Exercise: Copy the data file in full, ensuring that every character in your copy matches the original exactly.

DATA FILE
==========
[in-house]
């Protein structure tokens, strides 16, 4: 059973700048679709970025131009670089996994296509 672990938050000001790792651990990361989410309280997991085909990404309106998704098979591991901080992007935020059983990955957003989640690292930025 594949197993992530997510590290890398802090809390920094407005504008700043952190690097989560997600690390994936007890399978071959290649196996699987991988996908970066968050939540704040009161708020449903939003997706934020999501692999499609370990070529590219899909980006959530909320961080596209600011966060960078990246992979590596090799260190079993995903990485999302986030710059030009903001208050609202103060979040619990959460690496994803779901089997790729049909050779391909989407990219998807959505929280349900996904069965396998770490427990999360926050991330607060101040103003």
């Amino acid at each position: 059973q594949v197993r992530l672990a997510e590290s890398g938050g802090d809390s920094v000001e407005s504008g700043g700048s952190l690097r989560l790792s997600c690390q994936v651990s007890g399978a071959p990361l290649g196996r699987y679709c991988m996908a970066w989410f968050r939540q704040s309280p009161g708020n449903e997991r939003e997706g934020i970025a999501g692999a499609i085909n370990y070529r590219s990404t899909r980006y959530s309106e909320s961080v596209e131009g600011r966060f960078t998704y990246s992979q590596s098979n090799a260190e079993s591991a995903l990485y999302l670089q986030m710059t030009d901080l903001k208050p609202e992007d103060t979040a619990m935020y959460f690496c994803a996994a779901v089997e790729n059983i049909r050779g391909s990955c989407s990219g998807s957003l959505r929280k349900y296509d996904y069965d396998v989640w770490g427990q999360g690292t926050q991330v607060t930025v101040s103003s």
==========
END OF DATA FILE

[in-house]
């Protein structure tokens, strides 16, 4: 059973700048679709970025131009670089996994296509 672990938050000001790792651990990361989410309280997991085909990404309106998704098979591991901080992007935020059983990955957003989640690292930025 594949197993992530997510590290890398802090809390920094407005504008700043952190690097989560997600690390994936007890399978071959290649196996699987991988996908970066968050939540704040009161708020449903939003997706934020999501692999499609370990070529590219899909980006959530909320961080596209600011966060960078990246992979590596090799260190079993995903990485999302986030710059030009903001208050609202103060979040619990959460690496994803779901089997790729049909050779391909989407990219998807959505929280349900996904069965396998770490427990999360926050991330607060101040103003």
């Amino acid at each position: 059973q594949v197993r992530l672990a997510e590290s890398g938050g802090d809390s920094v000001e407005s504008g700043g700048s952190l690097r989560l790792s997600c690390q994936v651990s007890g399978a071959p990361l290649g196996r699987y679709c991988m996908a970066w989410f968050r939540q704040s309280p009161g708020n449903e997991r939003e997706g934020i970025a999501g692999a499609i085909n370990y070529r590219s990404t899909r980006y959530s309106e909320s961080v596209e131009g600011r966060f960078t998704y990246s992979q590596s098979n090799a260190e079993s591991a995903l990485y999302l670089q986030m710059t030009d901080l903001k208050p609202e992007d103060t979040a619990m935020y959460f690496c994803a996994a779901v089997e790729n059983i049909r050779g391909s990955c989407s990219g998807s957003l959505r929280k349900y296509d996904y069965d396998v989640w770490g427990q999360g690292t926050q991330v607060t930025v101040s103003s």